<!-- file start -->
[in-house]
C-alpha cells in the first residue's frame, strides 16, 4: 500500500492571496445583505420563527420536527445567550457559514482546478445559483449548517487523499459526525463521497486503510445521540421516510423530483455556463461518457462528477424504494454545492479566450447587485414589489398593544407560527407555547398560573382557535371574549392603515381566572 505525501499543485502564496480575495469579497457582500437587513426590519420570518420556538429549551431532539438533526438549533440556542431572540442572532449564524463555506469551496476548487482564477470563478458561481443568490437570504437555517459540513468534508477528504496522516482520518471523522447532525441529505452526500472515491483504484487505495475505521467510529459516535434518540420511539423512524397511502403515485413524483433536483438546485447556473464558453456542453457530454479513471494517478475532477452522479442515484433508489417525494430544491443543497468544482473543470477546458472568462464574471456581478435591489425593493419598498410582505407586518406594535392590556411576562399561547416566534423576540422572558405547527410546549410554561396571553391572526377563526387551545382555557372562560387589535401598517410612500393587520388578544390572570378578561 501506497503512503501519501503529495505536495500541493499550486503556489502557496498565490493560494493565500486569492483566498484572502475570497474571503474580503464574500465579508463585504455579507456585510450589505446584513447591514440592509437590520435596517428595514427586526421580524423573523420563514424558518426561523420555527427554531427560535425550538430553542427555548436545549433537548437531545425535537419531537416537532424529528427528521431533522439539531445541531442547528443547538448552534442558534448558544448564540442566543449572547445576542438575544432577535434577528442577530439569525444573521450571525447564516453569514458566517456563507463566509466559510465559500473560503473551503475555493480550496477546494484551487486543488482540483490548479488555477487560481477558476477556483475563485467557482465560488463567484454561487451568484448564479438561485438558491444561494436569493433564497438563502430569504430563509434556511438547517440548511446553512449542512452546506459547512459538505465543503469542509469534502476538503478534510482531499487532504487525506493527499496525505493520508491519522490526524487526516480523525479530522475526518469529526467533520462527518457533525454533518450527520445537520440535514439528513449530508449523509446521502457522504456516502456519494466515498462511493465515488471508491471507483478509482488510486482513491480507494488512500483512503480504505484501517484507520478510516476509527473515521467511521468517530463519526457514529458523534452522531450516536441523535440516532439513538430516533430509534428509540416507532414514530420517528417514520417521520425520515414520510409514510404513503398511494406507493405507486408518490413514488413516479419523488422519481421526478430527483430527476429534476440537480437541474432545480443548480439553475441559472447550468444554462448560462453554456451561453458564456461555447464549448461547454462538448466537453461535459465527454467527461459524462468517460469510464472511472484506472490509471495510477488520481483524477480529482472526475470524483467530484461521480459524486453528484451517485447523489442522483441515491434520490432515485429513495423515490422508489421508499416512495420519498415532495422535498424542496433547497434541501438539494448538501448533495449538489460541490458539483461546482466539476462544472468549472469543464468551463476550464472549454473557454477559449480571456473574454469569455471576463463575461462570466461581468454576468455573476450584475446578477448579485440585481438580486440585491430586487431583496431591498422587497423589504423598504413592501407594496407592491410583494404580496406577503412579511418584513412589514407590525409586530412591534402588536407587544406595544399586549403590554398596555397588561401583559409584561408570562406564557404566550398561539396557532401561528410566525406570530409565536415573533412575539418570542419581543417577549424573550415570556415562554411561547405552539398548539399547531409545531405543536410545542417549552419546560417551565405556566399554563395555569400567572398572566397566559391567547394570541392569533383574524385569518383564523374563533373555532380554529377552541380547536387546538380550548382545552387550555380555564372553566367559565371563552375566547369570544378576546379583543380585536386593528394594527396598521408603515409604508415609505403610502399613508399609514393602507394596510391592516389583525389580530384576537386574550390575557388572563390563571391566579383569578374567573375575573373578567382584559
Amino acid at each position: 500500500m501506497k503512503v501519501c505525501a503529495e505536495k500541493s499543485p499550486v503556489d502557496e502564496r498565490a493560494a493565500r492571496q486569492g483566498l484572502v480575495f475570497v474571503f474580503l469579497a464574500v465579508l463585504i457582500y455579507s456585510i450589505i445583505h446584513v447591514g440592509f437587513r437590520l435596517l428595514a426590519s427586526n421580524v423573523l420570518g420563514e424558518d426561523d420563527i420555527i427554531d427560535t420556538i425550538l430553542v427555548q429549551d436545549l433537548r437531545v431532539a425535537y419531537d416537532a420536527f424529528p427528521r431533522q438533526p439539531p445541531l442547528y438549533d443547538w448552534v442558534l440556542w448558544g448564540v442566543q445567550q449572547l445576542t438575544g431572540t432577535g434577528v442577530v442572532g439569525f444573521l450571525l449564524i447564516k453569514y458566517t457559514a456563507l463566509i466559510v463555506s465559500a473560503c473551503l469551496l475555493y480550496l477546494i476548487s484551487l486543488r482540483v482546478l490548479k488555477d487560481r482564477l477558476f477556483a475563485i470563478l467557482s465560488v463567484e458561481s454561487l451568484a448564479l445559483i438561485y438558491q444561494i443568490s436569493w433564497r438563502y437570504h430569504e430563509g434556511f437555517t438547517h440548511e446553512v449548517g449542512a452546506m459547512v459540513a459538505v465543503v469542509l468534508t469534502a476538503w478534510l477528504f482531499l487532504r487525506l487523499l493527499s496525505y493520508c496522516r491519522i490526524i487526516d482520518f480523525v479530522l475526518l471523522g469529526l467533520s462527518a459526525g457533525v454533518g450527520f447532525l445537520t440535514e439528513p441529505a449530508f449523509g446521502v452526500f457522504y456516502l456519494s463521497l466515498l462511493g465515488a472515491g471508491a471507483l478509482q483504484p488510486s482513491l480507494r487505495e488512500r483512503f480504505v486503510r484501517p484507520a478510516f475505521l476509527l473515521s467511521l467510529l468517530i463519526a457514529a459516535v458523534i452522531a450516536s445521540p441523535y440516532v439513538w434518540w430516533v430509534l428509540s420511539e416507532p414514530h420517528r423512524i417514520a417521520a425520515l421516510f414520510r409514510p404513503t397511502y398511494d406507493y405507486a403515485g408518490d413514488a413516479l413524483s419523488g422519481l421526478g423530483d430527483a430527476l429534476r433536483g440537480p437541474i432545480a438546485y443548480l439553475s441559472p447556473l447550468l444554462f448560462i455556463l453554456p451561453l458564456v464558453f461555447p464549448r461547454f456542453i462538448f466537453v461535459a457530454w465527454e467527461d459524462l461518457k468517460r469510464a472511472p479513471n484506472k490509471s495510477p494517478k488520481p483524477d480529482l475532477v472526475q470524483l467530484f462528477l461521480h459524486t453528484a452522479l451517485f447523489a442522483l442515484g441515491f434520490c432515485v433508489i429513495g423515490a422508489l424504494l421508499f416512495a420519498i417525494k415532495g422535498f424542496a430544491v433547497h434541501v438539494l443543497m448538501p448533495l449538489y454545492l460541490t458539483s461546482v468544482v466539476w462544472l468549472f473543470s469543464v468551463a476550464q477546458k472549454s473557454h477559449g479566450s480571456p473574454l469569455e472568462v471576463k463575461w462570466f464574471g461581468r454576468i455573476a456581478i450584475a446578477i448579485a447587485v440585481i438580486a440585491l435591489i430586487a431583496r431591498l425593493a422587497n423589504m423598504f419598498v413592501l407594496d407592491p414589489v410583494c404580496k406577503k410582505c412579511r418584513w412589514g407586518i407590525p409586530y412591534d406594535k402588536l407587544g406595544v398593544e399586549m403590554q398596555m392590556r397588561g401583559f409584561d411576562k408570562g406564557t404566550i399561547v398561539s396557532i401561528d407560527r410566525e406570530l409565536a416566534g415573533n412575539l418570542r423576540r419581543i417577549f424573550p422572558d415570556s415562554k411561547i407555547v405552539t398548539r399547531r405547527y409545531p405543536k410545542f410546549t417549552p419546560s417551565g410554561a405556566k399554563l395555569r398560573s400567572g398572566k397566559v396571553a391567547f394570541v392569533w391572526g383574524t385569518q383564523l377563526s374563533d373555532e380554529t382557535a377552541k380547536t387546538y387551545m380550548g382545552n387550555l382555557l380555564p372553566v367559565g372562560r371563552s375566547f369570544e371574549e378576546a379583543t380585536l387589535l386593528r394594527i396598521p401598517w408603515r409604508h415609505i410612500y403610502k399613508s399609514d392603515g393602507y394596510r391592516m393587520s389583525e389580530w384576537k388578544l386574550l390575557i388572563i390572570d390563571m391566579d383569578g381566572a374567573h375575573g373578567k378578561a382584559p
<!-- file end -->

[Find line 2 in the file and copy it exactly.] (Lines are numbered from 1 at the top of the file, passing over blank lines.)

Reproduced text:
C-alpha cells in the first residue's frame, strides 16, 4: 500500500492571496445583505420563527420536527445567550457559514482546478445559483449548517487523499459526525463521497486503510445521540421516510423530483455556463461518457462528477424504494454545492479566450447587485414589489398593544407560527407555547398560573382557535371574549392603515381566572 505525501499543485502564496480575495469579497457582500437587513426590519420570518420556538429549551431532539438533526438549533440556542431572540442572532449564524463555506469551496476548487482564477470563478458561481443568490437570504437555517459540513468534508477528504496522516482520518471523522447532525441529505452526500472515491483504484487505495475505521467510529459516535434518540420511539423512524397511502403515485413524483433536483438546485447556473464558453456542453457530454479513471494517478475532477452522479442515484433508489417525494430544491443543497468544482473543470477546458472568462464574471456581478435591489425593493419598498410582505407586518406594535392590556411576562399561547416566534423576540422572558405547527410546549410554561396571553391572526377563526387551545382555557372562560387589535401598517410612500393587520388578544390572570378578561 501506497503512503501519501503529495505536495500541493499550486503556489502557496498565490493560494493565500486569492483566498484572502475570497474571503474580503464574500465579508463585504455579507456585510450589505446584513447591514440592509437590520435596517428595514427586526421580524423573523420563514424558518426561523420555527427554531427560535425550538430553542427555548436545549433537548437531545425535537419531537416537532424529528427528521431533522439539531445541531442547528443547538448552534442558534448558544448564540442566543449572547445576542438575544432577535434577528442577530439569525444573521450571525447564516453569514458566517456563507463566509466559510465559500473560503473551503475555493480550496477546494484551487486543488482540483490548479488555477487560481477558476477556483475563485467557482465560488463567484454561487451568484448564479438561485438558491444561494436569493433564497438563502430569504430563509434556511438547517440548511446553512449542512452546506459547512459538505465543503469542509469534502476538503478534510482531499487532504487525506493527499496525505493520508491519522490526524487526516480523525479530522475526518469529526467533520462527518457533525454533518450527520445537520440535514439528513449530508449523509446521502457522504456516502456519494466515498462511493465515488471508491471507483478509482488510486482513491480507494488512500483512503480504505484501517484507520478510516476509527473515521467511521468517530463519526457514529458523534452522531450516536441523535440516532439513538430516533430509534428509540416507532414514530420517528417514520417521520425520515414520510409514510404513503398511494406507493405507486408518490413514488413516479419523488422519481421526478430527483430527476429534476440537480437541474432545480443548480439553475441559472447550468444554462448560462453554456451561453458564456461555447464549448461547454462538448466537453461535459465527454467527461459524462468517460469510464472511472484506472490509471495510477488520481483524477480529482472526475470524483467530484461521480459524486453528484451517485447523489442522483441515491434520490432515485429513495423515490422508489421508499416512495420519498415532495422535498424542496433547497434541501438539494448538501448533495449538489460541490458539483461546482466539476462544472468549472469543464468551463476550464472549454473557454477559449480571456473574454469569455471576463463575461462570466461581468454576468455573476450584475446578477448579485440585481438580486440585491430586487431583496431591498422587497423589504423598504413592501407594496407592491410583494404580496406577503412579511418584513412589514407590525409586530412591534402588536407587544406595544399586549403590554398596555397588561401583559409584561408570562406564557404566550398561539396557532401561528410566525406570530409565536415573533412575539418570542419581543417577549424573550415570556415562554411561547405552539398548539399547531409545531405543536410545542417549552419546560417551565405556566399554563395555569400567572398572566397566559391567547394570541392569533383574524385569518383564523374563533373555532380554529377552541380547536387546538380550548382545552387550555380555564372553566367559565371563552375566547369570544378576546379583543380585536386593528394594527396598521408603515409604508415609505403610502399613508399609514393602507394596510391592516389583525389580530384576537386574550390575557388572563390563571391566579383569578374567573375575573373578567382584559